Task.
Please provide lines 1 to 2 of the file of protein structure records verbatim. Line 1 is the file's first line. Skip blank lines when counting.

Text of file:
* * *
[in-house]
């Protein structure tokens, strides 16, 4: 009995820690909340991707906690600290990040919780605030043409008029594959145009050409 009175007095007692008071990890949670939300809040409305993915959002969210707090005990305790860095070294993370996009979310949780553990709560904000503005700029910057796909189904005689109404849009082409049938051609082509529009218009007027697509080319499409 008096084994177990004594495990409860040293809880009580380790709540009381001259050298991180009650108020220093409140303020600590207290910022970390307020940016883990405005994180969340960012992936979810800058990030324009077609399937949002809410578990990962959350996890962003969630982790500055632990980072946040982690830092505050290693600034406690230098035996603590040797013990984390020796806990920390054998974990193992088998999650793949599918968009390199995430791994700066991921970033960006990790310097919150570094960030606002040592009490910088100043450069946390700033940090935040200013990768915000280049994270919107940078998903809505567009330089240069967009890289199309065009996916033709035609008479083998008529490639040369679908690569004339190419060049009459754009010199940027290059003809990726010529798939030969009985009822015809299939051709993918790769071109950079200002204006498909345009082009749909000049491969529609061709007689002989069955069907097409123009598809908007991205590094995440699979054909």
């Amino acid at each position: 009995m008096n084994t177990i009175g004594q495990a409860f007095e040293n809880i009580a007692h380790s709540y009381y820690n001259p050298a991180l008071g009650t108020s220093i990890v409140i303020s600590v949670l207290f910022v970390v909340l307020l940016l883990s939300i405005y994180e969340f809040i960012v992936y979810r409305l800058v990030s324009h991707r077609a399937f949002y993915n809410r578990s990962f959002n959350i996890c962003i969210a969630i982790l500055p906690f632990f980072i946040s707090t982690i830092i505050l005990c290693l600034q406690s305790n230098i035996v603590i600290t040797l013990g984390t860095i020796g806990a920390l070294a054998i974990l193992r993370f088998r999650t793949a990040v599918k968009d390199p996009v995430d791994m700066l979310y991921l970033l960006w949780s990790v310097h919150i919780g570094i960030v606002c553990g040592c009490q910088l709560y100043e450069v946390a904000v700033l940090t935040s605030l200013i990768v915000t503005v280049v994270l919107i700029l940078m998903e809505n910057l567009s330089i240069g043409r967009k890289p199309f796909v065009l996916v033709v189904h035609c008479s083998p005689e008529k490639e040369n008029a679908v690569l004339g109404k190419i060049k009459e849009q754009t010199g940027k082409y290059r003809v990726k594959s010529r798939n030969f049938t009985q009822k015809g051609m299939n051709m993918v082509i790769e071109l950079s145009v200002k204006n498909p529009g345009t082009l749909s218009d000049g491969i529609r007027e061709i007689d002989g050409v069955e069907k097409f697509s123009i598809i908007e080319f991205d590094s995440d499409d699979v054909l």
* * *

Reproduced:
[in-house]
């Protein structure tokens, strides 16, 4: 009995820690909340991707906690600290990040919780605030043409008029594959145009050409 009175007095007692008071990890949670939300809040409305993915959002969210707090005990305790860095070294993370996009979310949780553990709560904000503005700029910057796909189904005689109404849009082409049938051609082509529009218009007027697509080319499409 008096084994177990004594495990409860040293809880009580380790709540009381001259050298991180009650108020220093409140303020600590207290910022970390307020940016883990405005994180969340960012992936979810800058990030324009077609399937949002809410578990990962959350996890962003969630982790500055632990980072946040982690830092505050290693600034406690230098035996603590040797013990984390020796806990920390054998974990193992088998999650793949599918968009390199995430791994700066991921970033960006990790310097919150570094960030606002040592009490910088100043450069946390700033940090935040200013990768915000280049994270919107940078998903809505567009330089240069967009890289199309065009996916033709035609008479083998008529490639040369679908690569004339190419060049009459754009010199940027290059003809990726010529798939030969009985009822015809299939051709993918790769071109950079200002204006498909345009082009749909000049491969529609061709007689002989069955069907097409123009598809908007991205590094995440699979054909």